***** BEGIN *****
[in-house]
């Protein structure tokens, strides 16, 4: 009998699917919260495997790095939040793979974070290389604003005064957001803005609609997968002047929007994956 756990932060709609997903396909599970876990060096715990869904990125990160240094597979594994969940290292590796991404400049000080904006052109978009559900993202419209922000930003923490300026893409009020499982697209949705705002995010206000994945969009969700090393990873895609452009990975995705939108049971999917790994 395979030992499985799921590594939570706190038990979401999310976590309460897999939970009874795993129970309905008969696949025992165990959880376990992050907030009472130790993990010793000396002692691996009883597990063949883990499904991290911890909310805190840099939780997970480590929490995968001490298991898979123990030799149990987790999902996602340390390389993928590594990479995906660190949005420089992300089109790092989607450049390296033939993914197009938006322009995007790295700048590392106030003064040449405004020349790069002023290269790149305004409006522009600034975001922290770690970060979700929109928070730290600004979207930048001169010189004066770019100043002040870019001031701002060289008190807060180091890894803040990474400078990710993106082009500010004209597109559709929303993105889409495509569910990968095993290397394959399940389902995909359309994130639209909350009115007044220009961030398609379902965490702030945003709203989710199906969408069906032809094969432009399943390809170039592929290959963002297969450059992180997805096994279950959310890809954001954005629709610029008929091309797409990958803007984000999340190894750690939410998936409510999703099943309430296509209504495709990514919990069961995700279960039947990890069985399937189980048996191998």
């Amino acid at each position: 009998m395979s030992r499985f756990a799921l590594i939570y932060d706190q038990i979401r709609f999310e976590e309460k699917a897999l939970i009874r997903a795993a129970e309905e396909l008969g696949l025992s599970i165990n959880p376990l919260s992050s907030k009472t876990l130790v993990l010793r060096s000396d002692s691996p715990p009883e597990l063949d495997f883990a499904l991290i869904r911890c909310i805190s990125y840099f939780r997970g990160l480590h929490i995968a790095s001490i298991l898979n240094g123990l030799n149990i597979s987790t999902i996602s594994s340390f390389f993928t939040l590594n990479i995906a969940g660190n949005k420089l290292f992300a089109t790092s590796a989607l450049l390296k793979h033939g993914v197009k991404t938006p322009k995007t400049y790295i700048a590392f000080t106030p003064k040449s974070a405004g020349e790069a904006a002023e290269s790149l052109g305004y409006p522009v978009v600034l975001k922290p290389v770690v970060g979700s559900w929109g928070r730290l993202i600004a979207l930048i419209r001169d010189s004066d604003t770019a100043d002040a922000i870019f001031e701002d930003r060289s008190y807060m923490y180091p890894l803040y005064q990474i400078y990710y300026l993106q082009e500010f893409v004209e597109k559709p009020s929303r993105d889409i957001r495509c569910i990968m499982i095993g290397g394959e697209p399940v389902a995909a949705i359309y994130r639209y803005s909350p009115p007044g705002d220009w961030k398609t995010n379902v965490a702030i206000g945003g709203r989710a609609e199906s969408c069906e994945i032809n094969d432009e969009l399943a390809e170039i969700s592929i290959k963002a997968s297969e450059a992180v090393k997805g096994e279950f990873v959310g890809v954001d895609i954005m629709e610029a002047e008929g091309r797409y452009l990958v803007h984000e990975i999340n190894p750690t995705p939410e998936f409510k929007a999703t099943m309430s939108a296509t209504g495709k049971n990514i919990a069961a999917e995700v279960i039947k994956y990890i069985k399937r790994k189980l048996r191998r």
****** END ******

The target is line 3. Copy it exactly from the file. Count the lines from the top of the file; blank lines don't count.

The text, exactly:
């Amino acid at each position: 009998m395979s030992r499985f756990a799921l590594i939570y932060d706190q038990i979401r709609f999310e976590e309460k699917a897999l939970i009874r997903a795993a129970e309905e396909l008969g696949l025992s599970i165990n959880p376990l919260s992050s907030k009472t876990l130790v993990l010793r060096s000396d002692s691996p715990p009883e597990l063949d495997f883990a499904l991290i869904r911890c909310i805190s990125y840099f939780r997970g990160l480590h929490i995968a790095s001490i298991l898979n240094g123990l030799n149990i597979s987790t999902i996602s594994s340390f390389f993928t939040l590594n990479i995906a969940g660190n949005k420089l290292f992300a089109t790092s590796a989607l450049l390296k793979h033939g993914v197009k991404t938006p322009k995007t400049y790295i700048a590392f000080t106030p003064k040449s974070a405004g020349e790069a904006a002023e290269s790149l052109g305004y409006p522009v978009v600034l975001k922290p290389v770690v970060g979700s559900w929109g928070r730290l993202i600004a979207l930048i419209r001169d010189s004066d604003t770019a100043d002040a922000i870019f001031e701002d930003r060289s008190y807060m923490y180091p890894l803040y005064q990474i400078y990710y300026l993106q082009e500010f893409v004209e597109k559709p009020s929303r993105d889409i957001r495509c569910i990968m499982i095993g290397g394959e697209p399940v389902a995909a949705i359309y994130r639209y803005s909350p009115p007044g705002d220009w961030k398609t995010n379902v965490a702030i206000g945003g709203r989710a609609e199906s969408c069906e994945i032809n094969d432009e969009l399943a390809e170039i969700s592929i290959k963002a997968s297969e450059a992180v090393k997805g096994e279950f990873v959310g890809v954001d895609i954005m629709e610029a002047e008929g091309r797409y452009l990958v803007h984000e990975i999340n190894p750690t995705p939410e998936f409510k929007a999703t099943m309430s939108a296509t209504g495709k049971n990514i919990a069961a999917e995700v279960i039947k994956y990890i069985k399937r790994k189980l048996r191998r």